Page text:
Ironveld is led by CEO Martin Eales, a former CEO at London listed Rainbow Rare Earths Limited, where he oversaw the company’s path to becoming the only rare earths producer in Africa, and a past Managing Director at RBC Capital Markets, which advises natural resource companies on fundraisings and other transactions. Technical Director Dr PJ Cox, who designed South Africa’s narrow reef opencast mining method, is a long-time managing director of Goldline Global Consulting (Pty) Ltd, an engineering consulting company. The company’s Non executive Directors include Giles Clarke, founder of Majestic Wine and Pet City, and a former Chairman of the England and Wales Cricket Board.

Securing a funding deal

 

Ironveld had entered the 2020-21 financial year seeking to secure financing to allow it to commence operations through a deal with the Inclusive Investment Group (IIG), with which it had signed an option agreement in March 2020 worth £2.7m. After IIG declined to pursue the agreement in November 2020 Ironveld undertook a placing to raise a gross £1.15m. This allowed the company to continue as a going concern until it announced plans last October for a major new investment with Grosvenor Resources Pty Limited, a newly formed South African private company seeking to expand its investments and mining operations in the country.

Under the proposed agreement Grosvenor will invest £5.6m in Ironveld through a a subscription for 561,505,950 new ordinary shares at 1p per subscription share. Following issue and allotment of the new shares Grosvenor will hold 29.9pc of Ironveld’s enlarged share capital. The agreement would also allow Grosvenor to nominate two non-executive Directors to Ironveld’s board. A few weeks later Grosvenor increased its proposed investment to £8m, planning to take a 51pc stake in Luge Prospecting and Mining Company Pty Limited, one of Ironveld’s subsidiary companies, for £2.4m. Luge holds exploration rights for two farms, Luge 697 LR and Non Plus Ultra 683 LR, both prospective for magnetite ore. Ironveld, which  secured mining rights for the property from South African regulators last summer, will retain a 23pc interest in Luge.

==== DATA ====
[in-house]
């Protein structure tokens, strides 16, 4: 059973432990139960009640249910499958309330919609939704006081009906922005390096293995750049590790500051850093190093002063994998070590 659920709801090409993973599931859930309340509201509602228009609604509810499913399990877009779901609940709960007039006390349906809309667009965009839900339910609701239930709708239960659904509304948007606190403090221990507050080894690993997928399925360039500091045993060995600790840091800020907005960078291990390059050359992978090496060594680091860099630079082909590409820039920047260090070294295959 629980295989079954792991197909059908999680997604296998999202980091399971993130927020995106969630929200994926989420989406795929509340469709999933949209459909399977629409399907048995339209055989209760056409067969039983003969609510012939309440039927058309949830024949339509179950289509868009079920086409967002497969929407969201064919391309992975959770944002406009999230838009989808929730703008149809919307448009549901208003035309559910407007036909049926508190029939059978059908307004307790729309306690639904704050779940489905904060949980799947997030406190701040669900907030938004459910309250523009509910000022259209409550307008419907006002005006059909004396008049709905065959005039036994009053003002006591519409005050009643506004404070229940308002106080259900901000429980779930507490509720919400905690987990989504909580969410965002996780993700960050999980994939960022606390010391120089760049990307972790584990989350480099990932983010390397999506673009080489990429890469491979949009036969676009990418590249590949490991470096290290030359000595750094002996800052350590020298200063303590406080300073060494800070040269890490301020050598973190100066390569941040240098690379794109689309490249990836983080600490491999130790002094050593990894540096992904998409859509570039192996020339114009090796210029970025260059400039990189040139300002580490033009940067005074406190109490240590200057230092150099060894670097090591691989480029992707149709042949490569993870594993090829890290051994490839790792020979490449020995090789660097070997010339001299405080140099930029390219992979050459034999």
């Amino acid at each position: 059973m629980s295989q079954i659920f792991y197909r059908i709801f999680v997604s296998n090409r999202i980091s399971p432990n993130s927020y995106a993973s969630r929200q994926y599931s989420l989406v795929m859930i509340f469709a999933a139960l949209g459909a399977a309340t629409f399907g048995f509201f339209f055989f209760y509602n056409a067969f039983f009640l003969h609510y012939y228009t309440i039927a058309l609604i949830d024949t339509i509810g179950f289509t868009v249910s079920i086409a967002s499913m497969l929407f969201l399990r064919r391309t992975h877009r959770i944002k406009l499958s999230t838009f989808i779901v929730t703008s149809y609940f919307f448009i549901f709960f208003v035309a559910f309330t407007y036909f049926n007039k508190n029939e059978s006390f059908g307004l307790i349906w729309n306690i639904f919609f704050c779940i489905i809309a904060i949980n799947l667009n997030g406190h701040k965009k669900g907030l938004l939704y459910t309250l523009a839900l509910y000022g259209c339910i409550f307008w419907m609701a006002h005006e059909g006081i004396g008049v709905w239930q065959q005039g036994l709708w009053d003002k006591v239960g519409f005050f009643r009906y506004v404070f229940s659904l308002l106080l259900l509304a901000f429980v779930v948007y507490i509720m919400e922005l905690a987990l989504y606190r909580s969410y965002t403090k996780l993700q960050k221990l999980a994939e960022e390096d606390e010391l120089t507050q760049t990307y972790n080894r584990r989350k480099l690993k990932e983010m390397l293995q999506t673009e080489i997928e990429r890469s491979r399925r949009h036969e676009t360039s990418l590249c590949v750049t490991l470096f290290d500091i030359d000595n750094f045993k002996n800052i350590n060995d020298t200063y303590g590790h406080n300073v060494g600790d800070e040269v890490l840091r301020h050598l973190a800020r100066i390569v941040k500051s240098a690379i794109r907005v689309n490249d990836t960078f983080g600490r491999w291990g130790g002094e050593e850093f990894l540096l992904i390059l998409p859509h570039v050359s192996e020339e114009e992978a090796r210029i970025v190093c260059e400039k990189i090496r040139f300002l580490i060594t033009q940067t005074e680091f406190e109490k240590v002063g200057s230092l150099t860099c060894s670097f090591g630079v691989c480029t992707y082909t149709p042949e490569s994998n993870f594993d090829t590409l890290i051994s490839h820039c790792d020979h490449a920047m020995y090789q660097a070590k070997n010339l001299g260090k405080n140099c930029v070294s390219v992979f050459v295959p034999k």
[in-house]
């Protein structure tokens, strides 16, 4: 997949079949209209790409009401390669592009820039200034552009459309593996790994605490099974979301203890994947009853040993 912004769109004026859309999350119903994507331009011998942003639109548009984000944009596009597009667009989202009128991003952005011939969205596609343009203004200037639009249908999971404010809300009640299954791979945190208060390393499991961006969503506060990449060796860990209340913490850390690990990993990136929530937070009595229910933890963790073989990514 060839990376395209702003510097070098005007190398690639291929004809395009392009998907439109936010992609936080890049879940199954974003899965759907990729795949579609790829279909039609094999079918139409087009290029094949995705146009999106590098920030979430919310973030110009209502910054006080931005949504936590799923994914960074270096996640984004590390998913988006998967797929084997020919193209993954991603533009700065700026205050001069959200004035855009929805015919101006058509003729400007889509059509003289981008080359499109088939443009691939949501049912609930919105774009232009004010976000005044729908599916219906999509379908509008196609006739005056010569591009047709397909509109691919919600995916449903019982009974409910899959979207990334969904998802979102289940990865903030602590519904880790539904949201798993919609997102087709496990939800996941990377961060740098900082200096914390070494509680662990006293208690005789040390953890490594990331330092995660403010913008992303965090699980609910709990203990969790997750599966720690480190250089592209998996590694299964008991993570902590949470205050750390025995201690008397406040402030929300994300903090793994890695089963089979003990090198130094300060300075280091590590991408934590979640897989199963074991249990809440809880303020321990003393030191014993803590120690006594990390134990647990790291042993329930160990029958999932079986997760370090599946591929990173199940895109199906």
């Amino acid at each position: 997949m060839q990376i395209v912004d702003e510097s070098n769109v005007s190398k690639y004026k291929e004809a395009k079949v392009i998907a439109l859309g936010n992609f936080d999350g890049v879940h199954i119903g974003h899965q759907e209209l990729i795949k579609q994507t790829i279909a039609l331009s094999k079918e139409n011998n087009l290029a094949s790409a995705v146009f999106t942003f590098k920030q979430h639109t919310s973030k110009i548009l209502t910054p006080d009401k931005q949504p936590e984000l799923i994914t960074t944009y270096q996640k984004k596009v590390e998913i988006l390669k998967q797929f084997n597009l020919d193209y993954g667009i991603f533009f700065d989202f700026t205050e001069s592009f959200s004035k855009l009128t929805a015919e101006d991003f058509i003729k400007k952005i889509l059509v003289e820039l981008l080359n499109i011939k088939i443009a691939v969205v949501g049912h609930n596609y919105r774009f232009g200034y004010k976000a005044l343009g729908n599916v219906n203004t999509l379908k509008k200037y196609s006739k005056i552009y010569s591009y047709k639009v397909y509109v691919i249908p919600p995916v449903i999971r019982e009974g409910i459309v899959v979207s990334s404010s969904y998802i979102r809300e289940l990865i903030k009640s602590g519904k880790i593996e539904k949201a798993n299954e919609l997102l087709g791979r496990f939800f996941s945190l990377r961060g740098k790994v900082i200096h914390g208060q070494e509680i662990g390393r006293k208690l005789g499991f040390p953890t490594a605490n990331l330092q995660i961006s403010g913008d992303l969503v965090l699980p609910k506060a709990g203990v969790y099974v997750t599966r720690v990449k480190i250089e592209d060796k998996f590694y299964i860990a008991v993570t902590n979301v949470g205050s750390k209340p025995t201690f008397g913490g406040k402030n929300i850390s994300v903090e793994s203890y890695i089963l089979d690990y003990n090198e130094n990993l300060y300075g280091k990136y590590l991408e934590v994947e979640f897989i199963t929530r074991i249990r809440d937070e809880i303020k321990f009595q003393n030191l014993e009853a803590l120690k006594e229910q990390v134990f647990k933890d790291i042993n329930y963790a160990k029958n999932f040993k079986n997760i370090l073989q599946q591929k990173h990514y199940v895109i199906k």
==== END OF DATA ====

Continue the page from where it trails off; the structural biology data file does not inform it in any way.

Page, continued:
With the prospective Grosvenor investment Ironveld says it is ‘fully funded to commence development of its mining and processing project’, and that subject to completion, the company ‘intends to commence mining in 2022 and will look to secure access to the most efficient and cost-effective smelting facilities for processing of its magnetite ore. This may involve construction of new facilities on site, acquiring existing facilities or paying for access to third party facilities’. Ironveld expects Grosvenor’s funds will be ‘remitted early in 2022’. The company’s most recent update on the transaction earlier this month said that it ‘continues its close dialogue with Grosvenor in respect of the progress of Grosvenor’s own funding arrangements necessary to complete the previously announced Equity Subscription Agreement and the sale of the Company’s interest in Luge … the Company will provide further updates in due course.’

Waiting for the green light

 

Ironveld’s share price soared on news of the prospective Grosvenor deal, doubling from 0.6p to 1.2p, taking the company’s market cap to £13.75m. The price has drifted down somewhat to 1p at the time of writing, but is still up by about 50pc over the past year. Clearly, conclusion of the agreement is crucial: Ironveld’s most recent final results, to 30 June 2021, reported a cash balance of £0.3m. But if all goes to plan Ironveld will be able to move forwards with plans to put what seems a highly promising prospect, serving a dynamic market, into operation. Prospective investors should look out for confirmation of the Grosvenor deal, and further value triggers through the year as Ironveld works out and implements its production plans.